Watch: SpaceX successfully returns to flight

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A SpaceX Falcon 9 rocket at Vandenberg Air Force Base Space Launch Complex 4 East in Vandenberg Air Force Base, California Photo: Reuters/Gene Blevins

A SpaceX Falcon 9 rocket at Vandenberg Air Force Base Space Launch Complex 4 East in Vandenberg Air Force Base, California. Photo by Gene Blevins/Reuters

SpaceX returned to the cosmos Saturday, launching its first mission since one of the company’s Falcon 9 rockets exploded on Sept. 1.

After the explosion, SpaceX halted its launch schedule until the company could determine its root cause. A final assessment released on Jan. 2 stated that the protective lining likely failed in a pressurized vessel for one of the rocket’s liquid oxygen fuel tanks. Helium containers within the tank, used to maintain pressure balance, buckled. The friction between the liquid oxygen and the broken container caused a spark, which blew up the Falcon 9 booster.

“There were just 93 milliseconds from the first sign of anomalous data to the loss of the second stage, followed by loss of the vehicle,” according to the mission assessment. Investigators used 3,000 sources of data to ascertain the nature of the accident, and they determined the Falcon 9 is once again go for launch.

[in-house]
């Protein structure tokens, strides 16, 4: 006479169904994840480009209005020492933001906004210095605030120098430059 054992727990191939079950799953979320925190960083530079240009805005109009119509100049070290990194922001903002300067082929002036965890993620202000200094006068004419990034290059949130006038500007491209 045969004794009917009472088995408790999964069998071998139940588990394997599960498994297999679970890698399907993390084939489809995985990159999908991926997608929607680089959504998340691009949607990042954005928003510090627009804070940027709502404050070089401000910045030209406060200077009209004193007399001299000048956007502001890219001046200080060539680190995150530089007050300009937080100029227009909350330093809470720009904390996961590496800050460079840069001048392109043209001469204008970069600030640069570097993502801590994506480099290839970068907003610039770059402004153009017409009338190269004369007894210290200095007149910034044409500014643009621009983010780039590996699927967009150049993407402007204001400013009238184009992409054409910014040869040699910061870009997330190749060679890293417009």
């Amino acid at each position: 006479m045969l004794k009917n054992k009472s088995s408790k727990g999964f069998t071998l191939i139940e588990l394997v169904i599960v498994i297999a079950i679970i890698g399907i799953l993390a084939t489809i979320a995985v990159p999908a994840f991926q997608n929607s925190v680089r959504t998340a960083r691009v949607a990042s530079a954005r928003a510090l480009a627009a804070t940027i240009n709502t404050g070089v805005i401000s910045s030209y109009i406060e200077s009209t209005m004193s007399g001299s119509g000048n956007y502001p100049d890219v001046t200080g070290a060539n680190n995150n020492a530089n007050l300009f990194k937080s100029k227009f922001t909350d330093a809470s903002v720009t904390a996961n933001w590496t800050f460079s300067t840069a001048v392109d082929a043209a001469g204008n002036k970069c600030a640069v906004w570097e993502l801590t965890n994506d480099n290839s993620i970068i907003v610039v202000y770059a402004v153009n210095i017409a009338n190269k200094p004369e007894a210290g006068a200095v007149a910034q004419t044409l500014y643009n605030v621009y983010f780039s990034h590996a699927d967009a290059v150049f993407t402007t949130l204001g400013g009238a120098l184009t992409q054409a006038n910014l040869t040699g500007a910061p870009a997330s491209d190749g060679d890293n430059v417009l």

Saturday’s launch marks SpaceX’s third attempt to deliver 10 Iridium NEXT communications satellites. Both prior attempts were scrubbed due to poor weather. Iridium runs the largest constellation of communications satellites, consisting of 66 individual spacecraft over six different orbits. Iridium’s new series of satellites, currently undergoing testing, are planned to increase data capability for satellite phones, allowing them to have faster internet access. A secondary payload on the NEXT satellites will be used to improve Air Traffic Control communications.

SpaceX is planning six more launches for this year, which will replace all satellites in the current Iridium constellation network by early 2018.

Vandenberg Air Force Base is one of three launch facilities that SpaceX uses and the only one on the West Coast. Its location is prime for the polar orbits used by communications and spy satellites.

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